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The Exciting News Of Mapping The Human Brain

Apr 06, 13 The Exciting News Of Mapping The Human Brain

On Tuesday, April 2, 2013, I was driving home from work and listening to NPR when I heard the announcement that President Obama was proposing $100 million (USD) for a brain mapping project. I listened intently to the official unveiling of Brain Research through Advancing Innovative Neurotechnologies initiative (otherwise called the BRAIN initiative). This is a project of the National Institutes of Health (NIH).

I first learned of the BRAIN initiative back in February 2013 when redOrbit published an article about it. BRAIN will seek to map the innermost workings of the human brain much in the way the US Human Genome Project mapped the entirety of the human genome. As NIH said, this will produce a revolutionary new picture of the brain.

President Obama explained that current brain-scanning technologies reveal average activity of the brain cells. The BRAIN initiative, though, will track all activity down to the individual cell and cell connections. Hopefully, the specific brain mapping will lead to treatments and cures of neurological and psychiatric disorders such as Alzheimer’s,  schizophrenia, Parkinson’s, depression, epilepsy, and autism.

Specifically, Obama said, “Ultimately, you can’t fix it if you don’t know how it works…We need this fundamental understanding of neuronal circuits, their structure, their function and their development in order to make progress on these disorders.”

We know so little about the actually capabilities of the entire brain. We speculate on them, but do not have absolute understanding. We also know that the brain is complex. Through the Human Genome Project we learned so much about humanity and disease and genetics. It stands to reason that through mapping the entire brain, down to its last cell, we will only further the knowledge of the human being.

Perhaps brain mapping will help us to completely eliminate Alzheimer’s, which is debilitating and frustrating for the sufferer and heart breaking for the family members. Or what if through mapping we find a way to treat depression so that none have to suffer again? As CNN said about the project, “The hope is that these new technologies will lead to insights into how the brain processes information and how it is linked to behavior.”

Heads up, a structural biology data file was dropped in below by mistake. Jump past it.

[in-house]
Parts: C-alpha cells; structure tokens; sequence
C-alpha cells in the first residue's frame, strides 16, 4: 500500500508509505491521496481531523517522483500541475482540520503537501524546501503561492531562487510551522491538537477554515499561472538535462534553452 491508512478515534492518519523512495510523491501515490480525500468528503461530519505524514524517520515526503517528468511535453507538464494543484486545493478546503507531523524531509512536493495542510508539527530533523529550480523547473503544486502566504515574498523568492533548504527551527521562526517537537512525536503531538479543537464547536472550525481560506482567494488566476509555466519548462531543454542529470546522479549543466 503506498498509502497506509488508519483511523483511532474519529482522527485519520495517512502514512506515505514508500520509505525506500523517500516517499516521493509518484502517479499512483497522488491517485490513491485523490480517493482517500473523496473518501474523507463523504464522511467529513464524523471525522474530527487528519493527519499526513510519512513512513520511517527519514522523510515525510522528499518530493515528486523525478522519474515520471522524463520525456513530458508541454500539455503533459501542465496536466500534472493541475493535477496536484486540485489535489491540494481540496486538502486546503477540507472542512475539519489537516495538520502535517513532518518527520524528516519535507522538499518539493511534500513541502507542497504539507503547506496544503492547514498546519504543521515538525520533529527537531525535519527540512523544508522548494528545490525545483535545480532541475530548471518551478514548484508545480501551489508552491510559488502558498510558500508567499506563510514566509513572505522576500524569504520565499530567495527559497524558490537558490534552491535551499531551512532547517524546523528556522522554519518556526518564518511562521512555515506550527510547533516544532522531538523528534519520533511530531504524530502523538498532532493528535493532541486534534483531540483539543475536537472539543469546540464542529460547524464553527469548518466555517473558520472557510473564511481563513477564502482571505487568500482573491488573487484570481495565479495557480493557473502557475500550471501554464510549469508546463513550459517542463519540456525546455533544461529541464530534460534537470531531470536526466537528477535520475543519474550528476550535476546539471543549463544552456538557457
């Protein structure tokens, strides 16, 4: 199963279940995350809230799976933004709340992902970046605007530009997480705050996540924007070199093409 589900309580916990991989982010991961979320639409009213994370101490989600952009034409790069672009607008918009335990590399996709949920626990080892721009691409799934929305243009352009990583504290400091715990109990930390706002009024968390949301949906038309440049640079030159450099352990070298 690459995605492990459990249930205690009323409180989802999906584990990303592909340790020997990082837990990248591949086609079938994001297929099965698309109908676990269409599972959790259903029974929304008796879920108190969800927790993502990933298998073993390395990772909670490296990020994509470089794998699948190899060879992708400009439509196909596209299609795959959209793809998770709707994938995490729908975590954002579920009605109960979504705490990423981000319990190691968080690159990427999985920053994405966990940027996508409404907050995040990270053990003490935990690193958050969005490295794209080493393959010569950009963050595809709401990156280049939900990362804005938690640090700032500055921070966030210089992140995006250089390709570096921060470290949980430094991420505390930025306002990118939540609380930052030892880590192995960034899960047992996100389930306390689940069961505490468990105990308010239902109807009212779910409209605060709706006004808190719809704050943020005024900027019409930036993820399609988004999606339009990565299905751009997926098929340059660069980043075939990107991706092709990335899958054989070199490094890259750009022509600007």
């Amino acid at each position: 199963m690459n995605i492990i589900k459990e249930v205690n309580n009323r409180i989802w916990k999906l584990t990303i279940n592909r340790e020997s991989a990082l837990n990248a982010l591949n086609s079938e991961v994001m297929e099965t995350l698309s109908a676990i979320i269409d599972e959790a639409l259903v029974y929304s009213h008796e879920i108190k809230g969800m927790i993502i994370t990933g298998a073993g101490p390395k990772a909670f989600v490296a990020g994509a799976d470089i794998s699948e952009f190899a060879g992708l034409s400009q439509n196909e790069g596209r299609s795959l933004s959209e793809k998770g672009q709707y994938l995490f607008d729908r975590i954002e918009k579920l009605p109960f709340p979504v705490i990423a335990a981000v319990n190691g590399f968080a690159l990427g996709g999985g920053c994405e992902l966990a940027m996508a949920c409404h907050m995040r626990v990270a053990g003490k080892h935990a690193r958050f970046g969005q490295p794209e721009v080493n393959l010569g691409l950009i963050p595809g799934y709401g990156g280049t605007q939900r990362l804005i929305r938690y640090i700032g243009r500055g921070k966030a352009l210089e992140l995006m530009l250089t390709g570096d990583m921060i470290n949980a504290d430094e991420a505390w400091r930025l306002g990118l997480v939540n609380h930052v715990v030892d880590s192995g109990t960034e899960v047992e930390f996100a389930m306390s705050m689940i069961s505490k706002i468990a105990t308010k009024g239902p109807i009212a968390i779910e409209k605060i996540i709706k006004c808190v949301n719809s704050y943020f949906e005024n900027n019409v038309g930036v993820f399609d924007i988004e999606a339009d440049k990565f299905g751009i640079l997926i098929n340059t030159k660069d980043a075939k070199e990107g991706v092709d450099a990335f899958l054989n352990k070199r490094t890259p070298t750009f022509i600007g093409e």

Yes, I think this new BRAIN initiative is well worth the money.

And, frankly, $100 million (USD) is not that much for research that could and likely will lead to great strides in health and medicine. I mean, it is more money than I can adequately comprehend, but for research, well, that is barely scraping the surface. Yes, this is a time when both sides of the aisle in Congress are seeking to cut the budget, but what better than to invest in ourselves?

Let’s be honest, NASA spends five times that amount to study the sun. And the military spends more than that in just practice rounds. Those, too, are important for research and knowledge; so is understanding the human brain in order to better treat and cure diseases and ailments.

As redOrbit said of the funding, “Judging from the last major scientific initiative funded by the US government, the Human Genome Project, this expense should even find support among the most fiscally conservative members of Congress, when you consider the significant impact each dollar spent on that project had on our economy.”

The potential gains the brain map could give us are well worth the cost. I am excited to see how this research progresses over the next decade. Much needs to be decided for this project, including goals and markers as well as progress in treatments. That will be exciting scientific stuff to watch!

Image Credit: Lightspring / Shutterstock

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About 

Rayshell E. Clapper is an Associate Professor of English at a rural college in Oklahoma where she teaches Creative Writing, Literature, and Composition classes. She has presented her original fiction and non-fiction at several conferences and events including: Scissortail Creative Writing Festival, Howlers and Yawpers Creativity Symposium, Southwest/Texas Pop Culture Association/American Culture Association Regional Conference, and Pop Culture Association/American Culture Association National Conference. Her publications include Cybersoleil Journal, Sugar Mule Literary Magazine, Red Dirt Anthology, Originals, and Oklahoma English Journal. Beyond her written works, she successfully created a writer's group in rural Oklahoma to support burgeoning writers. The written word is her passion, and all she experiences inspires that passion. She hopes to help inspire others through her words.

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